When I made it to the car, I had to think through my day. My list was in the jacket pocket and it was too wet to read, so I spread it on the seat and drove to the gym. I did take a shower there, but my clothes were too wet to work out in! I drove to work shaking my head at my own predicament. The list dried out at work and I have moved everything to Saturday, hoping I am able to accomplish half of it.

If today was an anomaly one, I would have a great story to tell, but I know ME. I know I jump into projects and then LIFE happens. (LIFE is what happens when you’re trying to do something else.) LIFE is fun and messy and frustrating and wonderful! Thank you God for blessing me with a sense of humor–so I can laugh at my own stupid self!

More Fishy Business

After cutting my koi population in half through a tragic mistake, I worked hard to take good care of them last summer, but….

The poor poisoned poisson survived my accidental poisoning. (Read about it here: Fish Fiasco ) You would hope that they would all be allowed to grow old and die in the aquatic version of rocking chairs, but that would be fiction. In reality, they only survived to fight for their lives again. This is, after all, MY Crazy Life.

The fish did really well last year, even producing several offspring that survived the predators drawn to the waterfall and pond. (Yes, we woke up one morning just in time to see a waterbird snag a fish and fly over the fence with it–the cycle of life in our back yard!) During the drought this summer, we had to add water to the pond quite frequently. The children were responsible for cleaning the filters most days, but I kept an eye on the water level and added as needed.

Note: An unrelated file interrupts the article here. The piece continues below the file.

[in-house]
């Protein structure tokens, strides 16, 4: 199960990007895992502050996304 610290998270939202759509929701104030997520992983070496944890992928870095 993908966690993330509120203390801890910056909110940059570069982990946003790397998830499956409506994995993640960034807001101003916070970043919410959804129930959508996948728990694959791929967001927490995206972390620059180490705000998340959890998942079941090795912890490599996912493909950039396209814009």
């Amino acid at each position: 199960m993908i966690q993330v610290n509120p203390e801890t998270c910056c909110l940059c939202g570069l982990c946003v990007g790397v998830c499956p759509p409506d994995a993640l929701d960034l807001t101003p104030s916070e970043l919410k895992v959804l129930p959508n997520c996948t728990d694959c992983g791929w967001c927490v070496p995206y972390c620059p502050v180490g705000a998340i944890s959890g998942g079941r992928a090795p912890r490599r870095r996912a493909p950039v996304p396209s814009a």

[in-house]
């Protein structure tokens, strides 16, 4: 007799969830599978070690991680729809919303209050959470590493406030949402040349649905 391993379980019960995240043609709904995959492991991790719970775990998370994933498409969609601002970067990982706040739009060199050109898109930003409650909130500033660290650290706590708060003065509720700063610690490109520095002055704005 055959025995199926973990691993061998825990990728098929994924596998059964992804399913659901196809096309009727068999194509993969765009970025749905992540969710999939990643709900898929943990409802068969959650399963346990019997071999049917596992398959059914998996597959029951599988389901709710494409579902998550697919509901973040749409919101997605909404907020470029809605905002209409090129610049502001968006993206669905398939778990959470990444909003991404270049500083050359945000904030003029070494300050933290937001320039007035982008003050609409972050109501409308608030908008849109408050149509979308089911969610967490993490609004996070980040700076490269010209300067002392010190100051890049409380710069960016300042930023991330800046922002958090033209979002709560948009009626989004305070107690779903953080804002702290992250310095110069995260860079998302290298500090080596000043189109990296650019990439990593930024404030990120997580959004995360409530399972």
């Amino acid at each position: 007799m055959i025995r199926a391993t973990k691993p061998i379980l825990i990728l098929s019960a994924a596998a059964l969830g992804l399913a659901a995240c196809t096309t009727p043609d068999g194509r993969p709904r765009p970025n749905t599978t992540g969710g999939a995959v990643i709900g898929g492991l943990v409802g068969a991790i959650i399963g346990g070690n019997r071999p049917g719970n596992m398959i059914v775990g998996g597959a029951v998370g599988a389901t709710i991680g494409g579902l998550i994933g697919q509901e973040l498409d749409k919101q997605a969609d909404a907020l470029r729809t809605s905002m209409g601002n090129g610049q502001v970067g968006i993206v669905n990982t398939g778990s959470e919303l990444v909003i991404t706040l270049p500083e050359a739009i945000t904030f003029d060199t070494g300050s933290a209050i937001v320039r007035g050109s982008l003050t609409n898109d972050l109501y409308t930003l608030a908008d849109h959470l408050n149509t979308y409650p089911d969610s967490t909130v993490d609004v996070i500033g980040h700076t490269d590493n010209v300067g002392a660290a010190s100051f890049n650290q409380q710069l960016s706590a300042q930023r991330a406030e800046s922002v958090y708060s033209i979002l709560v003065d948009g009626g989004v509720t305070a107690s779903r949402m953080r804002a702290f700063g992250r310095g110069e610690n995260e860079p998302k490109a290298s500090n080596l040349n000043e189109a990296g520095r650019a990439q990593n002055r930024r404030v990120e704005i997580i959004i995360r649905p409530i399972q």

I turned on the water one afternoon and asked my son to turn it off a little later since I was leaving for work. When I got home, he was in the shower, so I went to bed. During the night, I heard water running, but one of the kids was taking a midnight shower, so I climbed back into bed. The next morning, I got up to get ready for work, but water was still running. I checked all the bathrooms, then the kitchen and laundry room.

Yes,  you know what happened. I went out to the back yard. Instead of turning the water off, my son had turned it on HIGH. Water was pouring out of the pond and pooling around the lower ground on the back, watering the entire back yard! I turned the water off, then surveyed the damage. None of the fish were in the yard due to the pond’s design, but a couple of the babies hadn’t survived the chlorine overload from the influx of chlorinated water.

I dug a small hole near my tomato plants, then retrieved the trusty crab net. Two of the four babies died, along with several of the larger, older fish. I don’t know if the older fish had less resistance–or if their systems were compromised due to the previous year’s genocide, but it was some of the oldest and prettiest fish that died.

Call me the Hitler of the Koi Pond–I kept the strong fish to combat mosquitoes, but unwittingly used chlorine to get rid of the youngest and the elderly.

Lamp Repair 101

I broke a lamp. Well, that’s nothing new. The exciting thing is that I FIXED IT! (Anyone with a Y Chromosome can skip this post–or shake your head and smack your forehead, but I am so excited!)